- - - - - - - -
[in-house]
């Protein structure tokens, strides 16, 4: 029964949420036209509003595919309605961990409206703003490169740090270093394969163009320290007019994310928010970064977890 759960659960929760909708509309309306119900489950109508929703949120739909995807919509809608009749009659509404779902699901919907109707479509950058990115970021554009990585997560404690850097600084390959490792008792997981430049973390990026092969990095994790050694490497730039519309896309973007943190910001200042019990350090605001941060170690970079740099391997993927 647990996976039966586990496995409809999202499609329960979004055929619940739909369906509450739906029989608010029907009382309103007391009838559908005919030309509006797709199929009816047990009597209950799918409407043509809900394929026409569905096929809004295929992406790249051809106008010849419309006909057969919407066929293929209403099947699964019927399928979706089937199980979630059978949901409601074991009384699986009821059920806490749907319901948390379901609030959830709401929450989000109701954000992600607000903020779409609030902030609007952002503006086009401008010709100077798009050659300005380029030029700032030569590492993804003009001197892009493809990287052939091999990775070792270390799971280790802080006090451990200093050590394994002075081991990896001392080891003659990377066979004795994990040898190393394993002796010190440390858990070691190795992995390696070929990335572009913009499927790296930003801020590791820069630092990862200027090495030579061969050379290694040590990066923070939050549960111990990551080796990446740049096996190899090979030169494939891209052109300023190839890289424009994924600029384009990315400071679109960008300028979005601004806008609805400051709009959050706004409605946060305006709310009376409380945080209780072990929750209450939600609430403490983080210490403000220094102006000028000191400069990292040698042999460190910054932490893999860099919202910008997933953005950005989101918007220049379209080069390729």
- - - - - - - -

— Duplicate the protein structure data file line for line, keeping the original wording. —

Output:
[in-house]
């Protein structure tokens, strides 16, 4: 029964949420036209509003595919309605961990409206703003490169740090270093394969163009320290007019994310928010970064977890 759960659960929760909708509309309306119900489950109508929703949120739909995807919509809608009749009659509404779902699901919907109707479509950058990115970021554009990585997560404690850097600084390959490792008792997981430049973390990026092969990095994790050694490497730039519309896309973007943190910001200042019990350090605001941060170690970079740099391997993927 647990996976039966586990496995409809999202499609329960979004055929619940739909369906509450739906029989608010029907009382309103007391009838559908005919030309509006797709199929009816047990009597209950799918409407043509809900394929026409569905096929809004295929992406790249051809106008010849419309006909057969919407066929293929209403099947699964019927399928979706089937199980979630059978949901409601074991009384699986009821059920806490749907319901948390379901609030959830709401929450989000109701954000992600607000903020779409609030902030609007952002503006086009401008010709100077798009050659300005380029030029700032030569590492993804003009001197892009493809990287052939091999990775070792270390799971280790802080006090451990200093050590394994002075081991990896001392080891003659990377066979004795994990040898190393394993002796010190440390858990070691190795992995390696070929990335572009913009499927790296930003801020590791820069630092990862200027090495030579061969050379290694040590990066923070939050549960111990990551080796990446740049096996190899090979030169494939891209052109300023190839890289424009994924600029384009990315400071679109960008300028979005601004806008609805400051709009959050706004409605946060305006709310009376409380945080209780072990929750209450939600609430403490983080210490403000220094102006000028000191400069990292040698042999460190910054932490893999860099919202910008997933953005950005989101918007220049379209080069390729």